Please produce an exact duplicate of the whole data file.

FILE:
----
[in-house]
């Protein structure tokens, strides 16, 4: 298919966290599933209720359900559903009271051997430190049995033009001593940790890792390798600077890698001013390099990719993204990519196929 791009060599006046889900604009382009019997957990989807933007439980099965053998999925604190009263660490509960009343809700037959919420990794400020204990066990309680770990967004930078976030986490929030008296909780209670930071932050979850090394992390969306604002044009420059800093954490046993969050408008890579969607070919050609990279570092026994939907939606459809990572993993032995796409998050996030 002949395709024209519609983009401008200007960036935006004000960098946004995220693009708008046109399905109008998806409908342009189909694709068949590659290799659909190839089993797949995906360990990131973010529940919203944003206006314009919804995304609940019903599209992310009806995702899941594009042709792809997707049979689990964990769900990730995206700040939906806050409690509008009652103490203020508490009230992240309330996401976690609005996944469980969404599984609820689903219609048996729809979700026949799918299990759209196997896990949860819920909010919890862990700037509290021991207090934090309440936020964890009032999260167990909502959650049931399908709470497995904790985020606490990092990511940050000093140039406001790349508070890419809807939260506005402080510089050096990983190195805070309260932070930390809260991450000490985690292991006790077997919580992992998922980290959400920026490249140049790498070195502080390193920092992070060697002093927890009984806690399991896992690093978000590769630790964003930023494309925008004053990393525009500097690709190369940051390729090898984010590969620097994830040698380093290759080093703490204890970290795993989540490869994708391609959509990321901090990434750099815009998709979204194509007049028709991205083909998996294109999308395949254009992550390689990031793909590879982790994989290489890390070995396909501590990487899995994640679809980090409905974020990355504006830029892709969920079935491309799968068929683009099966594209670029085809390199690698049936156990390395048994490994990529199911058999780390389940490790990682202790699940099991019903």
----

[in-house]
């Protein structure tokens, strides 16, 4: 298919966290599933209720359900559903009271051997430190049995033009001593940790890792390798600077890698001013390099990719993204990519196929 791009060599006046889900604009382009019997957990989807933007439980099965053998999925604190009263660490509960009343809700037959919420990794400020204990066990309680770990967004930078976030986490929030008296909780209670930071932050979850090394992390969306604002044009420059800093954490046993969050408008890579969607070919050609990279570092026994939907939606459809990572993993032995796409998050996030 002949395709024209519609983009401008200007960036935006004000960098946004995220693009708008046109399905109008998806409908342009189909694709068949590659290799659909190839089993797949995906360990990131973010529940919203944003206006314009919804995304609940019903599209992310009806995702899941594009042709792809997707049979689990964990769900990730995206700040939906806050409690509008009652103490203020508490009230992240309330996401976690609005996944469980969404599984609820689903219609048996729809979700026949799918299990759209196997896990949860819920909010919890862990700037509290021991207090934090309440936020964890009032999260167990909502959650049931399908709470497995904790985020606490990092990511940050000093140039406001790349508070890419809807939260506005402080510089050096990983190195805070309260932070930390809260991450000490985690292991006790077997919580992992998922980290959400920026490249140049790498070195502080390193920092992070060697002093927890009984806690399991896992690093978000590769630790964003930023494309925008004053990393525009500097690709190369940051390729090898984010590969620097994830040698380093290759080093703490204890970290795993989540490869994708391609959509990321901090990434750099815009998709979204194509007049028709991205083909998996294109999308395949254009992550390689990031793909590879982790994989290489890390070995396909501590990487899995994640679809980090409905974020990355504006830029892709969920079935491309799968068929683009099966594209670029085809390199690698049936156990390395048994490994990529199911058999780390389940490790990682202790699940099991019903």